Mason Has a Vision of Freedom

Back in February, I fretted that the draft vision document for George Mason University did not list freedom as one our core institutional characteristics, as one of our values, or as one of our commitments.

Happily, this has been corrected. The latest draft statement of Values proclaims:

We Honor Freedom of Thought and Expression. We protect the freedom of all members of our community to seek truth and express their views.

That’s better.

Journal of Urban History Reviews The Great Society Subway

Carlton Basmajian includes The Great Society Subway in a review essay for the Journal of Urban History, finding it “an insightful exploration of the intellectual ferment at the heart of urban planning in the 1960s.” I am honored to be mentioned in the company of Mark Rose, Bruce Seely, Paul Barrett, and John Stilgoe, all of whom were inspirations as I wrote the book.

Basmajian, Carlton. “Transportation and Power.” Journal of Urban History 38, no. 6 (November 2012): 1114–1120. doi:10.1177/0096144212449147.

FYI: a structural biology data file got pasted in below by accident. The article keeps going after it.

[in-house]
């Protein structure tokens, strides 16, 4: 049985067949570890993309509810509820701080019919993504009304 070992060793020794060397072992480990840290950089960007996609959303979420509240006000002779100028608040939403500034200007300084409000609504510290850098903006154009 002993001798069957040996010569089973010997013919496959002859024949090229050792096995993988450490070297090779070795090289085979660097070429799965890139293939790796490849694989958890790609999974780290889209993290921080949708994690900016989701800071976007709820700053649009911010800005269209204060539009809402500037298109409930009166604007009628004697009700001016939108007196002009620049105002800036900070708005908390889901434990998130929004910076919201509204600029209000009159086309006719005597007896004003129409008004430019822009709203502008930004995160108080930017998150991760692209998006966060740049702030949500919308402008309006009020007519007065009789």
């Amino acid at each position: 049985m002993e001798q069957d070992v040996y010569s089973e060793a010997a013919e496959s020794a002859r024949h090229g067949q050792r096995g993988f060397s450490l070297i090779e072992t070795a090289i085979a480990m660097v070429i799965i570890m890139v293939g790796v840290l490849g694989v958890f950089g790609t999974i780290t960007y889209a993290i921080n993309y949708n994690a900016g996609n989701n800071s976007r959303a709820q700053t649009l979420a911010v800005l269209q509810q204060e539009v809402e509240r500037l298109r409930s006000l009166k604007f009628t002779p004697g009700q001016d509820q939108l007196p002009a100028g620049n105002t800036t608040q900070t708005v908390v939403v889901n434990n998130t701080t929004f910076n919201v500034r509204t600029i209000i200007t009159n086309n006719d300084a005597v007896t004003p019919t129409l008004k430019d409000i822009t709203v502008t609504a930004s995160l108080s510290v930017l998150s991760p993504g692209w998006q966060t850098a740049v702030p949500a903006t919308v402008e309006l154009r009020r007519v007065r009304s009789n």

I Review Stark, Behind Closed Doors

Cross-posted from Institutional Review Blog:

The American Journal of Sociology has published my review of Laura Stark’s Behind Closed Doors. I describe it as an “illuminating account of how ethics review really works,” but note that “Stark’s reluctance to condemn [IRB] behavior sets her apart from other observers of IRBs in action” and that it is “a stretch for Stark to claim that today’s IRBs use ‘a decision-making model that stabilized in the 1950s and 1960s.'”

[Zachary M. Schrag, Review of Behind Closed Doors: IRBs and the Making of Ethical Research by Laura Stark. Chicago: University of Chicago Press, 2012. Pp. Viii+229. $85.00 (cloth); $27.50 (paper).” American Journal of Sociology 118, no. 2 (September 2012): 494–496. www.jstor.org/stable/10.1086/664671]

For my comments on Stark’s dissertation, on which the book is based, see “How IRBs Decide–Badly: A Comment on Laura Stark’s ‘Morality in Science.’

Breech of Protocol

XKCD takes on U.S. history. Generally accurate, I think, but it refers to James Monroe as wearing “pants instead of breeches.” Linda Thrift of the National Portrait Gallery notes that Monroe “wore small-clothes until his death. Monroe’s wife enforced dress etiquette at presidential receptions, refusing admission to anyone not in breeches and silk hose.”

Can Professors Use Private E-Mail for Most Communications?

In an interview marking his ascendancy to the AHA presidency, William Cronon tells the Chronicle of Higher Education, “I now use my university e-mail address only for communicating with students and for doing administrative work for the university.”

Sarah Palin was criticized for allegedly conducing public business on a private, Yahoo! account. Could Cronon face similar challenges? And how often are Bill Cronon and Sarah Palin mentioned in the same paragraph?